America may have to accept nuclear-armed North Korea as military strike too risky, says former US admiral
Former US national intelligence director says it’s difficult to pinpoint Pyongyang’s nuclear facilities, but other former top brass more hawkish
A former US director of national intelligence has warned against using military means to solve the North Korea nuclear crisis, saying that Washington may have to live with Pyongyang’s weapons programme.
North Korea has defied all diplomatic efforts to stop its nuclear and missile programmes, and many in Washington are worried that US President Donald Trump may resort to a military solution. Sixty-four democratic lawmakers reminded the president in a joint letter on Tuesday that he would need congressional approval for any pre-emptive military strike.
Dennis Blair, the director of national intelligence from 2009 to 2010, said using a surgical strike to take out North Korean nuclear facilities was risky.
“North Korea has thousands of tunnels. It could have its nuclear system stored in all sorts of places,” said Blair, a former admiral who was also in charge of the US Pacific Command (PACOM) until 2002.
Blair said it would be difficult to gather solid intelligence to pinpoint where the North Korean nuclear facilities were.
“Last time we thought we knew where their nuclear system was about. We challenged them and pointed to a particular tunnel and said we wanted to look at that because we believed there were nuclear materials there,” he said. “We went in. We looked. And it was empty.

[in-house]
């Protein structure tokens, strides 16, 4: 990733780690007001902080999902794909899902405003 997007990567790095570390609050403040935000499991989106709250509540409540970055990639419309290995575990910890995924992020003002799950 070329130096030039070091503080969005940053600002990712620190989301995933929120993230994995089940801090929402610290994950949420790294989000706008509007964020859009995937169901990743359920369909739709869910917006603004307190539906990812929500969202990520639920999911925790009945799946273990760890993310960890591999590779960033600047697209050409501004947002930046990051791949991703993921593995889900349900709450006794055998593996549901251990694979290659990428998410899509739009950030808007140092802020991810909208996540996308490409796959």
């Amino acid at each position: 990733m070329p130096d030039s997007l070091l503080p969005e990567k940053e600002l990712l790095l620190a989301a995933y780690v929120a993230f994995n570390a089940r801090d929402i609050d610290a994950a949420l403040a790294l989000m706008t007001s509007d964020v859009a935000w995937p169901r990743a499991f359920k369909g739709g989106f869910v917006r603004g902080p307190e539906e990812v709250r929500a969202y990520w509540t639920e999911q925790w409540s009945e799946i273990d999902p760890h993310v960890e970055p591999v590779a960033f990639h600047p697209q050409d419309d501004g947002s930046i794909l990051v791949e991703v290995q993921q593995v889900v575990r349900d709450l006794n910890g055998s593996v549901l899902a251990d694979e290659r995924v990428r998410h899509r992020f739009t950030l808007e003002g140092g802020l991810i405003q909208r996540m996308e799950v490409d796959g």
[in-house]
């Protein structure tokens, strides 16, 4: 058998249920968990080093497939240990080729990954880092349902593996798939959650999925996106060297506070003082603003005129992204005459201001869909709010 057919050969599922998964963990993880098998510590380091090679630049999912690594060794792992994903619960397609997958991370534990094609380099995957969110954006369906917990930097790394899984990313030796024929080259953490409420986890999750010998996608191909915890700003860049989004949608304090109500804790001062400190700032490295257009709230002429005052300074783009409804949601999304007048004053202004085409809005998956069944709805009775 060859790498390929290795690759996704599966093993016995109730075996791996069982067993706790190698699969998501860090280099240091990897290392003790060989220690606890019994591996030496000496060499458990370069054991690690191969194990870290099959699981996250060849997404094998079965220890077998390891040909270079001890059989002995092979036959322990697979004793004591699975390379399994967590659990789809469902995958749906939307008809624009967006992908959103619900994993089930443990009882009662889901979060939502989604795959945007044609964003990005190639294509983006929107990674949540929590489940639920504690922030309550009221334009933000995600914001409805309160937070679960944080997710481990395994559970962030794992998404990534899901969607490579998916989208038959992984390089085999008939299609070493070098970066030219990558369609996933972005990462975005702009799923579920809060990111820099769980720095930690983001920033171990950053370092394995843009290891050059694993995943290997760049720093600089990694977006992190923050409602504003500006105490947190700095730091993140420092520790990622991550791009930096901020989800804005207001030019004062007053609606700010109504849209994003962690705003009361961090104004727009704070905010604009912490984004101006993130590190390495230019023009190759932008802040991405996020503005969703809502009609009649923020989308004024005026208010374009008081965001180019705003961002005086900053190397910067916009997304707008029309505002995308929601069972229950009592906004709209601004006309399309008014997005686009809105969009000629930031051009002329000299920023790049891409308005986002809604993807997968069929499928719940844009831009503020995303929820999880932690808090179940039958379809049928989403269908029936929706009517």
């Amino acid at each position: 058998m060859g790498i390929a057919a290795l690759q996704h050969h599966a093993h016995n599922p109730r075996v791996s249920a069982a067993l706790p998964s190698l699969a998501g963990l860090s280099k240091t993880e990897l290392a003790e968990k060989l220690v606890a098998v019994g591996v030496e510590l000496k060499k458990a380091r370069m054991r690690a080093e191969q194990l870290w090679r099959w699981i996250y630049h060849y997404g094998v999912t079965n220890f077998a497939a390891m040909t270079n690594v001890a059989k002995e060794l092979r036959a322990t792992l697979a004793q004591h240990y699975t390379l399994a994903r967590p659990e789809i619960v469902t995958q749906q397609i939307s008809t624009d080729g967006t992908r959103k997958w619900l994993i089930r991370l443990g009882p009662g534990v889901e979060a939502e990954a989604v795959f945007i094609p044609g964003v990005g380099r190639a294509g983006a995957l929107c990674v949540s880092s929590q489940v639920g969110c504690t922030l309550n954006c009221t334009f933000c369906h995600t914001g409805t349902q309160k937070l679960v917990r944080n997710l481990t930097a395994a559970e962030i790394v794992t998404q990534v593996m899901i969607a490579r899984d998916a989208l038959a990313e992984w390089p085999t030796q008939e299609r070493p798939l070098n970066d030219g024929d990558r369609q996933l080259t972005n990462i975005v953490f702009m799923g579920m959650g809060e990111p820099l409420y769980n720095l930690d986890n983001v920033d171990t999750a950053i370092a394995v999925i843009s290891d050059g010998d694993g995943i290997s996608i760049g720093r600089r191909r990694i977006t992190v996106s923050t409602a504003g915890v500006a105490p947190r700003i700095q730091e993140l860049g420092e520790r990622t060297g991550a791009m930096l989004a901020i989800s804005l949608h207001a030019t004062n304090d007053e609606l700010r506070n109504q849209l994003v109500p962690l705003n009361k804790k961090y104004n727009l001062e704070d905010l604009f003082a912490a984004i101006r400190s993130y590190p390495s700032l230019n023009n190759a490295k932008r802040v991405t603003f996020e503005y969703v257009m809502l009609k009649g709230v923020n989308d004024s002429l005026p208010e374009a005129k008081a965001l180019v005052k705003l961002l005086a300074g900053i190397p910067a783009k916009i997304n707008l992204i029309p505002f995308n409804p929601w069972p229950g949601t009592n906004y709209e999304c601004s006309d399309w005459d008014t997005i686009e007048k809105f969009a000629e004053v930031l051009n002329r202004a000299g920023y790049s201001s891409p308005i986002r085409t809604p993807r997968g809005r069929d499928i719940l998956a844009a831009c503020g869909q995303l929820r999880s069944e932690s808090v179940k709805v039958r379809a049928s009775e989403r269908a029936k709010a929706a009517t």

“If I were to run the national intelligence again and the president comes to me and says, ‘Here is General [Jim] Mattis’ strike plan and can you ensure me that this will take out of all the North Korea nuclear capabilities?’ – it won’t be easy to say yes.”
Blair was speaking at an event organised by the National Committee on US-China Relations. Although it was focused on ties with Beijing, the North Korean issue dominated the conversation.
When asked if the US may have to accept a nuclear-armed North Korea, he answered “yes”.
“We can deter them. They may be developing 10 to 15 nuclear weapons. We have 2,000. They can do a lot of damage to the US, but there won’t be any North Korea left in the event of a nuclear exchange [with the US]. That’s not a good regime survival strategy and even Kim [Jong-un] would understand that.”
Two other former top brass attending the event were more hawkish. Timothy Keating, also a former admiral and former PACOM commander, said there was “a wide range of [military] options available to the president and defence secretary Jim Mattis”. Samuel Locklear III, another former admiral who retired two years ago as the PACOM commander, said: “Just because it’s tragic, doesn’t mean we won’t do it.”
He was referring to comments by Mattis last Friday that a military solution to the North Korea crisis would be “tragic on an unbelievable scale”. Mattis said Washington would work with other powers in the region to find a diplomatic solution.
Locklear warned that if Kim “really presses on an issue that is crucial to the survival of the US, it could be tragic”. He admitted that if the peninsular sees military conflict, “Seoul will be heavily damaged”.
The former admirals agreed a diplomatic solution was preferable to military action and Beijing could do more to rein in Pyongyang.
“Chinese do have leverage over North Korea. They are reluctant to admit that. But China has more influence over North Korea than we do. Working together with them will be crucial,” another former admiral, Joseph Prueher, said.